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What Is A Plea Bargain

The process whereby a criminal defendant and prosecutor reach a mutually satisfactory disposition of a criminal case, subject to court approval.

Plea bargaining can conclude a criminal case without a trial. When it is successful, plea bargaining results in a plea agreement between the prosecutor and defendant. In this agreement, the defendant agrees to plead guilty without a trial, and, in return, the prosecutor agrees to dismiss certain charges or make favorable sentence recommendations to the court. Plea bargaining is expressly authorized in statutes and in court rules.

In federal court, for example, plea bargaining is authorized by subsection (e) of rule 11 of the Federal Rules of Criminal Procedure. Under rule 11(e), a prosecutor and defendant may enter into an agreement whereby the defendant pleads guilty and the prosecutor offers either to move for dismissal of a charge or charges, recommend to the court a particular sentence or agree not to oppose the defendant’s request for a particular sentence, or agree that a specific sentence is the appropriate disposition of the case. A prosecutor can agree to take any or all of these actions in a plea agreement. Under rule 11(e), plea bargaining must take place before trial unless the parties show good cause for the delay.


Why enter a plea at all?
Why not go to trial? For the prosecution, it means saving the time and money involved with going through a trial and getting a conviction against a defendant. For the defendant, it usually boils down to jail time. In most cases, a defendant is much more likely to get a less severe sentence by entering a plea than if he decides to go trial and loses. There are two main reasons for this:

  • In some plea agreements, the prosecution agrees to drop some criminal charges or reduce the level or severity of a crime in exchange for a defendant’s guilty plea. For example, a driver accused of driving while intoxicated (DUI) may negotiate a deal to plead guilty to reckless driving, a much less serious offense which carries a less severe penalty
  • Sometimes the prosecution will agree to a specific sentence and make it part of the plea deal by promising the defendant to “recommend” the sentence to the judge when it comes time for sentencing. For example, the prosecutor may recommend sentence of fewer years in prison than a defendant might face if he goes to trial or gets convicted. The prosecutor may also promise to recommend probation instead of jail time
Plea Is Final

A defendant is free to withdraw or take back his plea at any time and elect to go to trial instead, so long as that decision is made before sentencing. Once you entered a plea and the court announces your sentence, it’s too late to withdraw the plea. At this point, your only option is to file an appeal and challenge either the legality of the:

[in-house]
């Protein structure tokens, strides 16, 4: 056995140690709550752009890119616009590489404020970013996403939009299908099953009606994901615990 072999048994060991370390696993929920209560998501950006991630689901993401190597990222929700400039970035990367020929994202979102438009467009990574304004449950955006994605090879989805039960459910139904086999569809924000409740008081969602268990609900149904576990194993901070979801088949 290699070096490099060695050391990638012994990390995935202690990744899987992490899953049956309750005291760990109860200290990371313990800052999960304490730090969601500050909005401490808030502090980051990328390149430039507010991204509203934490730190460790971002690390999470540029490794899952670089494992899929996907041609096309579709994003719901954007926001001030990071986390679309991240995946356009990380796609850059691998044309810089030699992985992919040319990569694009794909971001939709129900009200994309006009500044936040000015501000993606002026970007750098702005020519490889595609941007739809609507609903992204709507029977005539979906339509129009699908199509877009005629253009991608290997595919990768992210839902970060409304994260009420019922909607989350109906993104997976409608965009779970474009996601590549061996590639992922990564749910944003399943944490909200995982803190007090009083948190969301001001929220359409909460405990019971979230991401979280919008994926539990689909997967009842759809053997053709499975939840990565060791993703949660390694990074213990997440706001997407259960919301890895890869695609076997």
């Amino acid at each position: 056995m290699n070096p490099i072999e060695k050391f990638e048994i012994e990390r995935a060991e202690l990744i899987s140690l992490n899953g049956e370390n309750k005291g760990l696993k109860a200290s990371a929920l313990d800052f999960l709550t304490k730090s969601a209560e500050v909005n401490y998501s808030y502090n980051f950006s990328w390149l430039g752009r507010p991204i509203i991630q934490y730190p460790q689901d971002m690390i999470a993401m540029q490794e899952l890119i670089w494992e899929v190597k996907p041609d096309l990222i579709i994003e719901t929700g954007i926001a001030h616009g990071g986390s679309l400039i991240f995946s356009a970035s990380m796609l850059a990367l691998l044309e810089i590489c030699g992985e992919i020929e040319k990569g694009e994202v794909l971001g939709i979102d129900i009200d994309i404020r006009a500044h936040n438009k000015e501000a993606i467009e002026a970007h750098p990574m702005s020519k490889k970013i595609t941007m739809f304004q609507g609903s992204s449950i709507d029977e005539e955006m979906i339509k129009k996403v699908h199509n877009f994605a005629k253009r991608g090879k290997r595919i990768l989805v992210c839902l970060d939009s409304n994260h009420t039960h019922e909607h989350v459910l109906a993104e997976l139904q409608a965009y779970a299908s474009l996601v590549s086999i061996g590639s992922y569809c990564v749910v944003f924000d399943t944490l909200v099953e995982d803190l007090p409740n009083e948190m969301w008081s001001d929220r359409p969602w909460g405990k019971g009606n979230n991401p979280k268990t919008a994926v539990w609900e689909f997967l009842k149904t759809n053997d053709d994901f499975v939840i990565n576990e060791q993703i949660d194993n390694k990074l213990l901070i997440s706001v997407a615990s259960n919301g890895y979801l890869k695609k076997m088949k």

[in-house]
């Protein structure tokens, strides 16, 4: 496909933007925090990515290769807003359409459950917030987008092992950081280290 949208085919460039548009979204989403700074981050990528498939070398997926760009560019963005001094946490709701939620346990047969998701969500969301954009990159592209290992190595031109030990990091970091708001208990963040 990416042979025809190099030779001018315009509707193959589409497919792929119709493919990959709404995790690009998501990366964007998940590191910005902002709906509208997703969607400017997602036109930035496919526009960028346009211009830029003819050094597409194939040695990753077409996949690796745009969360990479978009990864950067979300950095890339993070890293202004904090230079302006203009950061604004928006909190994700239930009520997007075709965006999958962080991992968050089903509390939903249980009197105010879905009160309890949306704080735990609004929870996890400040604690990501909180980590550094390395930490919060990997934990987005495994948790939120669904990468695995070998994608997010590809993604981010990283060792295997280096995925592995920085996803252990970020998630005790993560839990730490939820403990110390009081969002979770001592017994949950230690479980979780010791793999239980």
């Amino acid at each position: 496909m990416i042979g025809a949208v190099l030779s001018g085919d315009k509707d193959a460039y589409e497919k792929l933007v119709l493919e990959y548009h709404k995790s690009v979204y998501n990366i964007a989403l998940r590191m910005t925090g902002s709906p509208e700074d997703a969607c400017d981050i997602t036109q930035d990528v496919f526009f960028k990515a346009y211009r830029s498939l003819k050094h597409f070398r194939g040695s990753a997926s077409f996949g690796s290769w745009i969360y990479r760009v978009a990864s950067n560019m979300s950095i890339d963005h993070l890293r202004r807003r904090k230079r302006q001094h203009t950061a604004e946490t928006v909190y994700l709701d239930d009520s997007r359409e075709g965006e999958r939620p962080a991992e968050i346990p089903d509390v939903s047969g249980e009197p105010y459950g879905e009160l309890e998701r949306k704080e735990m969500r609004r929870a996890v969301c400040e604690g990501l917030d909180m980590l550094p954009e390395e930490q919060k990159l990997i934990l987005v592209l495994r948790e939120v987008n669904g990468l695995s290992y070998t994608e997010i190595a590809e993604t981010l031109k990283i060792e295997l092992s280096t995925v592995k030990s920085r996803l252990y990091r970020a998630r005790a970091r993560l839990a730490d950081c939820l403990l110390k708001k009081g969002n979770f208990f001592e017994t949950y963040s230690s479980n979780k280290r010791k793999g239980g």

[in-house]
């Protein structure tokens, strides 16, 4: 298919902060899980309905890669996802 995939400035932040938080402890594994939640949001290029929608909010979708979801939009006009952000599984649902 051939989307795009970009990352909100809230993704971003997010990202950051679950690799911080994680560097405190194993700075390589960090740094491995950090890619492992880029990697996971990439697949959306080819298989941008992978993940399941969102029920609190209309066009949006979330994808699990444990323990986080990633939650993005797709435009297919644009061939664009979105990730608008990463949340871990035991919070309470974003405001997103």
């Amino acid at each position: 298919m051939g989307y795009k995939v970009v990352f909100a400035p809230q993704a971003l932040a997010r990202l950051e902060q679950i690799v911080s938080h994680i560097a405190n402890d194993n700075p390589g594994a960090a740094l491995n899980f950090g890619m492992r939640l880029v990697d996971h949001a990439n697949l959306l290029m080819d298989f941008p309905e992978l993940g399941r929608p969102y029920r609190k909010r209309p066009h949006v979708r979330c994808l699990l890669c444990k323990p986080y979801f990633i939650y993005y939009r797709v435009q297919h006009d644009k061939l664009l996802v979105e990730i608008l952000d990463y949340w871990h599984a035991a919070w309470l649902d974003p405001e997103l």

• Plea, such as by arguing that you were coerced into pleading guilty or you didn’t understand exactly what it meant to plead to a crime
  • Sentence because either the judge gave you a sentence that’s harsher than the one you agreed to in the plea bargain, or because the prosecutor didn’t make the sentencing recommendation he promised to make, just to name some examples

Negotiating a plea bargain can be complicated. Before you agree to anything, carefully read the state or federal laws that apply to your case to see what sentences you may face if convicted by a jury. That way, you’ll know if any deal offered by the prosecution is worth your while. If you have any questions, contact an attorney before you accept the deal.

Is Negotiating a Plea Better than Going to Trial?

Every case is unique because it has a different set of circumstances – different evidence, a different courtroom and a different prosecutor. You need to have confidence that your attorney has the experience and skill to negotiate a plea or take the case to trial – whatever your attorney thinks is best for you.

Whether you are guilty or not guilty, you need to find a good Palm Beach County criminal defense lawyer who can resolve your problem. What happens with your case makes all the difference to you, your family and your future. Don’t take chances with a lawyer who doesn’t have the right stuff. You need an attorney from West Palm Beach who is committed to aggressive representation. Whatever the crime is – only the best attorney will do.

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